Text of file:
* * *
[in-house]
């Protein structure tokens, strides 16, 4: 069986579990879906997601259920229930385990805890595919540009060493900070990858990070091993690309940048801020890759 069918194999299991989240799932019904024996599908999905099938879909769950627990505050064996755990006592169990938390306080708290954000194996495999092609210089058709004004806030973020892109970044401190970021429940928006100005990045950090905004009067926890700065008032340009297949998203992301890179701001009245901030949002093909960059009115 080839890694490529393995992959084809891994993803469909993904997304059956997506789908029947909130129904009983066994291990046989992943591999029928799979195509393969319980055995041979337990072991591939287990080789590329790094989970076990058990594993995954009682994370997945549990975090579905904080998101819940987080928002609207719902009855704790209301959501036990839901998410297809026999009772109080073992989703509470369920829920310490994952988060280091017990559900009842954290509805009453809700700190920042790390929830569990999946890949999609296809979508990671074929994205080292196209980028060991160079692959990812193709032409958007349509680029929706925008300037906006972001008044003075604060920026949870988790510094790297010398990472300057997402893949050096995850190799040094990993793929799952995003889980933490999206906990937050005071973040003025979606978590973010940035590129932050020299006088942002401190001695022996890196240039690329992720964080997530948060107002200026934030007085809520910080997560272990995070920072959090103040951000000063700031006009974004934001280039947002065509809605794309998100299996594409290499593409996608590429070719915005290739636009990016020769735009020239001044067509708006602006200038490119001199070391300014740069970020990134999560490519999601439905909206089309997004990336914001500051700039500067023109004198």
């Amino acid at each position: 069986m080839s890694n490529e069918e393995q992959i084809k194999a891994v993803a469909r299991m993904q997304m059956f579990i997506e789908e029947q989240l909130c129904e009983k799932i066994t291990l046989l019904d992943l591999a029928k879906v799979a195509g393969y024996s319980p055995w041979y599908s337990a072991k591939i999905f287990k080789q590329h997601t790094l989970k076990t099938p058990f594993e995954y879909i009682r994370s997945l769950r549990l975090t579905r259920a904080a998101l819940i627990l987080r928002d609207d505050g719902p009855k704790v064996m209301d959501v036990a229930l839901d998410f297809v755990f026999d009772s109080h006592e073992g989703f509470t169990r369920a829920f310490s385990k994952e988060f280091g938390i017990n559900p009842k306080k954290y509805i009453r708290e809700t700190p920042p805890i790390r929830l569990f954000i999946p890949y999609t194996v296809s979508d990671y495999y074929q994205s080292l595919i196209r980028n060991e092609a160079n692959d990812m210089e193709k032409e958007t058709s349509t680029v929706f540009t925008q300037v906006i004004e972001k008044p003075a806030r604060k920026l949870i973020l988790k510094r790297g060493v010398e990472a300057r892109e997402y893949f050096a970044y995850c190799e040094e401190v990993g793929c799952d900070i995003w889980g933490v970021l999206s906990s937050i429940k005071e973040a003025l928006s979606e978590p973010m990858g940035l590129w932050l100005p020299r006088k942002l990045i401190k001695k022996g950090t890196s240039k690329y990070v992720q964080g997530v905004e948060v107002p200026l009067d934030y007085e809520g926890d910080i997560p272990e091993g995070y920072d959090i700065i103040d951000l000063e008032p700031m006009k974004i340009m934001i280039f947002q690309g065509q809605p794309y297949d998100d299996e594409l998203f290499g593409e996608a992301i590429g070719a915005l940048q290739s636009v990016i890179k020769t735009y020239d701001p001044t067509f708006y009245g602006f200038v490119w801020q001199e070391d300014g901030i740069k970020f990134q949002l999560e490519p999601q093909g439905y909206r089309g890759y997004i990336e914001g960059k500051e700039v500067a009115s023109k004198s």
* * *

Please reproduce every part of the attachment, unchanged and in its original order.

[in-house]
């Protein structure tokens, strides 16, 4: 069986579990879906997601259920229930385990805890595919540009060493900070990858990070091993690309940048801020890759 069918194999299991989240799932019904024996599908999905099938879909769950627990505050064996755990006592169990938390306080708290954000194996495999092609210089058709004004806030973020892109970044401190970021429940928006100005990045950090905004009067926890700065008032340009297949998203992301890179701001009245901030949002093909960059009115 080839890694490529393995992959084809891994993803469909993904997304059956997506789908029947909130129904009983066994291990046989992943591999029928799979195509393969319980055995041979337990072991591939287990080789590329790094989970076990058990594993995954009682994370997945549990975090579905904080998101819940987080928002609207719902009855704790209301959501036990839901998410297809026999009772109080073992989703509470369920829920310490994952988060280091017990559900009842954290509805009453809700700190920042790390929830569990999946890949999609296809979508990671074929994205080292196209980028060991160079692959990812193709032409958007349509680029929706925008300037906006972001008044003075604060920026949870988790510094790297010398990472300057997402893949050096995850190799040094990993793929799952995003889980933490999206906990937050005071973040003025979606978590973010940035590129932050020299006088942002401190001695022996890196240039690329992720964080997530948060107002200026934030007085809520910080997560272990995070920072959090103040951000000063700031006009974004934001280039947002065509809605794309998100299996594409290499593409996608590429070719915005290739636009990016020769735009020239001044067509708006602006200038490119001199070391300014740069970020990134999560490519999601439905909206089309997004990336914001500051700039500067023109004198």
């Amino acid at each position: 069986m080839s890694n490529e069918e393995q992959i084809k194999a891994v993803a469909r299991m993904q997304m059956f579990i997506e789908e029947q989240l909130c129904e009983k799932i066994t291990l046989l019904d992943l591999a029928k879906v799979a195509g393969y024996s319980p055995w041979y599908s337990a072991k591939i999905f287990k080789q590329h997601t790094l989970k076990t099938p058990f594993e995954y879909i009682r994370s997945l769950r549990l975090t579905r259920a904080a998101l819940i627990l987080r928002d609207d505050g719902p009855k704790v064996m209301d959501v036990a229930l839901d998410f297809v755990f026999d009772s109080h006592e073992g989703f509470t169990r369920a829920f310490s385990k994952e988060f280091g938390i017990n559900p009842k306080k954290y509805i009453r708290e809700t700190p920042p805890i790390r929830l569990f954000i999946p890949y999609t194996v296809s979508d990671y495999y074929q994205s080292l595919i196209r980028n060991e092609a160079n692959d990812m210089e193709k032409e958007t058709s349509t680029v929706f540009t925008q300037v906006i004004e972001k008044p003075a806030r604060k920026l949870i973020l988790k510094r790297g060493v010398e990472a300057r892109e997402y893949f050096a970044y995850c190799e040094e401190v990993g793929c799952d900070i995003w889980g933490v970021l999206s906990s937050i429940k005071e973040a003025l928006s979606e978590p973010m990858g940035l590129w932050l100005p020299r006088k942002l990045i401190k001695k022996g950090t890196s240039k690329y990070v992720q964080g997530v905004e948060v107002p200026l009067d934030y007085e809520g926890d910080i997560p272990e091993g995070y920072d959090i700065i103040d951000l000063e008032p700031m006009k974004i340009m934001i280039f947002q690309g065509q809605p794309y297949d998100d299996e594409l998203f290499g593409e996608a992301i590429g070719a915005l940048q290739s636009v990016i890179k020769t735009y020239d701001p001044t067509f708006y009245g602006f200038v490119w801020q001199e070391d300014g901030i740069k970020f990134q949002l999560e490519p999601q093909g439905y909206r089309g890759y997004i990336e914001g960059k500051e700039v500067a009115s023109k004198s």